“Why should conversion of a few Muslims to Christianity be deemed a malicious act intended to outrage religious feelings? Why should it be tantamount to promoting enmity between different groups? These might be questions for you and me. But Omar Abdullah and his police may well be wondering whether the FIR and the arrest are enough to douse the flames. The worse quite possibly is yet to come. A Dharma Sansad comprising of leaders of different Muslim sects in Kashmir is to meet soon to deliberate over the “grave issue” and decide on further course of action. The responses to the video-clip have apparently been venomous. "We promise to kill all Christian missionaries and burn their buildings, schools and churches!" pronounces one of them while another proclaims, "We should burn this priest to death!" Echoes of Pakistan’s obnoxious blasphemy laws?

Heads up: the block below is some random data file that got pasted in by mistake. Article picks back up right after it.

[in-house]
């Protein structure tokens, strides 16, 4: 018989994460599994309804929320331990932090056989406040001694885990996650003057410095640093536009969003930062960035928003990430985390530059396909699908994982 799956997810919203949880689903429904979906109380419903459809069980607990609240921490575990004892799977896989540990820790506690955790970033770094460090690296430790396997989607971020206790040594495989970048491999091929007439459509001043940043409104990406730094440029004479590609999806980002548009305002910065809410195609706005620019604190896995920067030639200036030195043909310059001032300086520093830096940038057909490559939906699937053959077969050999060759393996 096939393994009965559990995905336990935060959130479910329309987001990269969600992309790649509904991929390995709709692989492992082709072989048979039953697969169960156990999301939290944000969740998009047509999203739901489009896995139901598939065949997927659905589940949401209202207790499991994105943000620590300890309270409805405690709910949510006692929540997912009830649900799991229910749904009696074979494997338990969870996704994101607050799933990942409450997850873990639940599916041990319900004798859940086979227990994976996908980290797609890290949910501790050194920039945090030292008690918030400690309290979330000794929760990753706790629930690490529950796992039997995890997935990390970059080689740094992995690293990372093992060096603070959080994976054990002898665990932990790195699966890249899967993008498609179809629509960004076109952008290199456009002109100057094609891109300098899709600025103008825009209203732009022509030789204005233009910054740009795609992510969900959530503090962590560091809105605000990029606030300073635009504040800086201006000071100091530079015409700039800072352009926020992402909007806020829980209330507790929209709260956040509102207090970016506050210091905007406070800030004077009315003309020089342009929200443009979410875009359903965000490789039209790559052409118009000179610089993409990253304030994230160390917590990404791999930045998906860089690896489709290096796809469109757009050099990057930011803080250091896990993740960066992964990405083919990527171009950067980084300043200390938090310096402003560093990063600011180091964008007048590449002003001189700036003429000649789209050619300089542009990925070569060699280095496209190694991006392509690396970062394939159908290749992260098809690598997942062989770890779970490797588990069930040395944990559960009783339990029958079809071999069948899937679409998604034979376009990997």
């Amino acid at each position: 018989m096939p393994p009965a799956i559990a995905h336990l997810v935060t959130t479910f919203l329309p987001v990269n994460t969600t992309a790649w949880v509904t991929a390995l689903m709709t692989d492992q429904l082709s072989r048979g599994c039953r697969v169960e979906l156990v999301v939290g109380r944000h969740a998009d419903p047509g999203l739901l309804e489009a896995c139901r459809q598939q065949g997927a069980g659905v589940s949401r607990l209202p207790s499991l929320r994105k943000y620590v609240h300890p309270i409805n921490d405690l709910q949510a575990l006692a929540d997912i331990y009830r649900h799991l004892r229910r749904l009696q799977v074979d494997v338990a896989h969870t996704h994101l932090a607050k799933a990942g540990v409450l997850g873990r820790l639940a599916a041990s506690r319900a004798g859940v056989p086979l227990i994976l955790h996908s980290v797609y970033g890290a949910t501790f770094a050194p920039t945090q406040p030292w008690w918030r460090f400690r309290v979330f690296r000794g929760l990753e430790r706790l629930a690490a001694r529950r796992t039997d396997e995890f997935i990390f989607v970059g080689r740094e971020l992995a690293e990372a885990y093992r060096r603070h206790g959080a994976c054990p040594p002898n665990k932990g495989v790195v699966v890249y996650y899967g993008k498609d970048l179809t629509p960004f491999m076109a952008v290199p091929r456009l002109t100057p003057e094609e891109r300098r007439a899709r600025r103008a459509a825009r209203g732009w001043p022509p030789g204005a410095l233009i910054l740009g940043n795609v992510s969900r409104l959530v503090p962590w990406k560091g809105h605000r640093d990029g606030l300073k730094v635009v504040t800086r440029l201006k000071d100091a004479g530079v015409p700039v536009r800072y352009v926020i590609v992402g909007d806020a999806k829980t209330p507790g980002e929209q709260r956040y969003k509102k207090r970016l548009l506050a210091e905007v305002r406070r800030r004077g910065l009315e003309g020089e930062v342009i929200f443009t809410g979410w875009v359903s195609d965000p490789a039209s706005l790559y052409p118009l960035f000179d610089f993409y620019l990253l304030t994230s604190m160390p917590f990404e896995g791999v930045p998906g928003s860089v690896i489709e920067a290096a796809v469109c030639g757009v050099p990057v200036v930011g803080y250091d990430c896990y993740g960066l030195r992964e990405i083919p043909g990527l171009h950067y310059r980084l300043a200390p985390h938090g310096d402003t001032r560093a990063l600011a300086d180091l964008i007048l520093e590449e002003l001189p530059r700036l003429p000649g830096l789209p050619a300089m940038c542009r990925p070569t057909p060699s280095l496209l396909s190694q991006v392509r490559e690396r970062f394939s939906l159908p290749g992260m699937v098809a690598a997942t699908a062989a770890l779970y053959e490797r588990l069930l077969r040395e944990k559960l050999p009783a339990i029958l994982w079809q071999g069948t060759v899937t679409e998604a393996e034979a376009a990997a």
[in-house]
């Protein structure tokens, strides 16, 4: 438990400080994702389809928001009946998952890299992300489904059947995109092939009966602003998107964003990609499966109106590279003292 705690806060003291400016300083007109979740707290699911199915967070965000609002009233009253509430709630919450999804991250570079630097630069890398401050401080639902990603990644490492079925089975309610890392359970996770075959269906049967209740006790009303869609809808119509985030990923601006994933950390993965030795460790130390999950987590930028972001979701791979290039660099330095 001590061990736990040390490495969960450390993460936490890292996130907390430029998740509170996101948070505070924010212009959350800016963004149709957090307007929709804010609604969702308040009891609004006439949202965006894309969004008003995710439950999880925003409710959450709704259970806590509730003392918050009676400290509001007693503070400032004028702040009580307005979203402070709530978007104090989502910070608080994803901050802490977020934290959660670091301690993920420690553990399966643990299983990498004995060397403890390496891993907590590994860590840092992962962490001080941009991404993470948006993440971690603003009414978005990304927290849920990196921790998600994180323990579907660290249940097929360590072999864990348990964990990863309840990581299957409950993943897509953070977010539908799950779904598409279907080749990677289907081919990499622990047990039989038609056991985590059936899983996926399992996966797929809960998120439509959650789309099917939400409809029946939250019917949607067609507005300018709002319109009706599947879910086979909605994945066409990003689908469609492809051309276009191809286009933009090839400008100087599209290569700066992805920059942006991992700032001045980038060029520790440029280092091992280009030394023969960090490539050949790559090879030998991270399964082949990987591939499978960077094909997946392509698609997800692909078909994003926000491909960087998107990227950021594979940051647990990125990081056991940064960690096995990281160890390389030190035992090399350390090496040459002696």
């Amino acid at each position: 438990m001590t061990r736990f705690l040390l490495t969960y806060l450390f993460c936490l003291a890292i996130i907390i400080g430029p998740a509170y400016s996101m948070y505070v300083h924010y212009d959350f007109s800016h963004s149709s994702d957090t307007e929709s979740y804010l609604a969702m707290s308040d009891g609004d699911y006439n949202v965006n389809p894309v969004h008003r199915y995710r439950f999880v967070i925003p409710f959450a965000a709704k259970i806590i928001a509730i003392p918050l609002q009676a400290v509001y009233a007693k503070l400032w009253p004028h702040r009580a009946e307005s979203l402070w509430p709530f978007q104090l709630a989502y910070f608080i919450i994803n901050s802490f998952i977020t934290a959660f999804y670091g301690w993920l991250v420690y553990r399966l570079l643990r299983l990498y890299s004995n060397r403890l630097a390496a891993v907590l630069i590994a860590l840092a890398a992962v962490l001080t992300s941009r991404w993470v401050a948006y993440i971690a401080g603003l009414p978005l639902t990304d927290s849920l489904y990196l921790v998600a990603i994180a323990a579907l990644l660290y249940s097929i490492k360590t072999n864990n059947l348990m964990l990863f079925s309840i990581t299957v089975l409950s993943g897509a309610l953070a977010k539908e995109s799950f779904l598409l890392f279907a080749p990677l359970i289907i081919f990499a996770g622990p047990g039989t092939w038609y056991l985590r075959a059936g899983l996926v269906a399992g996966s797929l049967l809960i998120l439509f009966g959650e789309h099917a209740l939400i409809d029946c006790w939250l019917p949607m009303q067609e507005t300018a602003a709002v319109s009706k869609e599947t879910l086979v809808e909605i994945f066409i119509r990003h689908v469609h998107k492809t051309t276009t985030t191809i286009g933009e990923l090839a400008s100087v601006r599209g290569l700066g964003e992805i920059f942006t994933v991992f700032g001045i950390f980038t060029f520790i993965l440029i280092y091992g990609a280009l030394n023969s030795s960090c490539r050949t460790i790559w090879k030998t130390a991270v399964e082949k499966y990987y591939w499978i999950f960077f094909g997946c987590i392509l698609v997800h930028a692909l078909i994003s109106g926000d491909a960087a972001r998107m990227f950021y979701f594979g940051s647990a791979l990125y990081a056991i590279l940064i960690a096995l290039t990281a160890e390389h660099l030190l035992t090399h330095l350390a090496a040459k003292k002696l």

“It is far from clear whether the priest is in fact guilty of a cash-for-conversion deal. Only a thorough and impartial investigation could establish if there’s any truth in the charge. But in the brand of Islam the grand mufti and most mainstream Muslim organizations espouse, the issue of inducement is irrelevant. The theology is simple: for conversion into Islam, there’s Divine reward aplenty for both the converter and the converted; but conversion out of Islam is gunaah-e-azeem(mahapaap), treason of the highest order, deserving of the harshest punishment.” Human rights groups and Muslim bodies from the Valley and elsewhere especially, must denounce the hounding of the pastor and the ‘Islamisers’ reminded that Article 25 of the Indian Constitution guarantees to all citizens “the right freely to profess, practice and propagate (their) religion”.